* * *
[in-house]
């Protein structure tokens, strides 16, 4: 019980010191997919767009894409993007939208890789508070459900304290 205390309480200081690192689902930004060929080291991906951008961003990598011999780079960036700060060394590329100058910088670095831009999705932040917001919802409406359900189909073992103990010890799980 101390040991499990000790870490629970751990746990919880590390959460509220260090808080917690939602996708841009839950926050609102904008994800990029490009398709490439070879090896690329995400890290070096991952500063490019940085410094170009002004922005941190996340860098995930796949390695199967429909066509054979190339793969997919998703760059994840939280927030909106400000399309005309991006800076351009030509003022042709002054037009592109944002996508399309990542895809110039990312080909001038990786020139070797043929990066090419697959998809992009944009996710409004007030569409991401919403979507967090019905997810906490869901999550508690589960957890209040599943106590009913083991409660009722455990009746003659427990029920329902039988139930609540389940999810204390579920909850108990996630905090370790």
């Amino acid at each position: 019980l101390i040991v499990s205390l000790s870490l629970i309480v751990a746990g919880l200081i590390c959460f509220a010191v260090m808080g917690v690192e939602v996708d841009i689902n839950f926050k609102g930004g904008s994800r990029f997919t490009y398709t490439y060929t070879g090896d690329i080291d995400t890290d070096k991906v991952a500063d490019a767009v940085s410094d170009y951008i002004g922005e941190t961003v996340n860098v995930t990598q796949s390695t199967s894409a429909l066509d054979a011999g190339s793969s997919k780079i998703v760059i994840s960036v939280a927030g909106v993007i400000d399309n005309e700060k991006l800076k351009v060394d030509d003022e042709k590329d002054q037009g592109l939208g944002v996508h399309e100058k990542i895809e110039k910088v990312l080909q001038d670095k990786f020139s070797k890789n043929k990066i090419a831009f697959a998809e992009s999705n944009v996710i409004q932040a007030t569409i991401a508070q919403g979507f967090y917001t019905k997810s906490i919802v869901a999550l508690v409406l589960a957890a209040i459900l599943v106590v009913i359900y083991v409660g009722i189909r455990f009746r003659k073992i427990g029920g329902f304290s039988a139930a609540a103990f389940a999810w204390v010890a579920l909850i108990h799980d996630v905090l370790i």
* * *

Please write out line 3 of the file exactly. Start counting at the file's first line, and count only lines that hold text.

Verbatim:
């Amino acid at each position: 019980l101390i040991v499990s205390l000790s870490l629970i309480v751990a746990g919880l200081i590390c959460f509220a010191v260090m808080g917690v690192e939602v996708d841009i689902n839950f926050k609102g930004g904008s994800r990029f997919t490009y398709t490439y060929t070879g090896d690329i080291d995400t890290d070096k991906v991952a500063d490019a767009v940085s410094d170009y951008i002004g922005e941190t961003v996340n860098v995930t990598q796949s390695t199967s894409a429909l066509d054979a011999g190339s793969s997919k780079i998703v760059i994840s960036v939280a927030g909106v993007i400000d399309n005309e700060k991006l800076k351009v060394d030509d003022e042709k590329d002054q037009g592109l939208g944002v996508h399309e100058k990542i895809e110039k910088v990312l080909q001038d670095k990786f020139s070797k890789n043929k990066i090419a831009f697959a998809e992009s999705n944009v996710i409004q932040a007030t569409i991401a508070q919403g979507f967090y917001t019905k997810s906490i919802v869901a999550l508690v409406l589960a957890a209040i459900l599943v106590v009913i359900y083991v409660g009722i189909r455990f009746r003659k073992i427990g029920g329902f304290s039988a139930a609540a103990f389940a999810w204390v010890a579920l909850i108990h799980d996630v905090l370790i």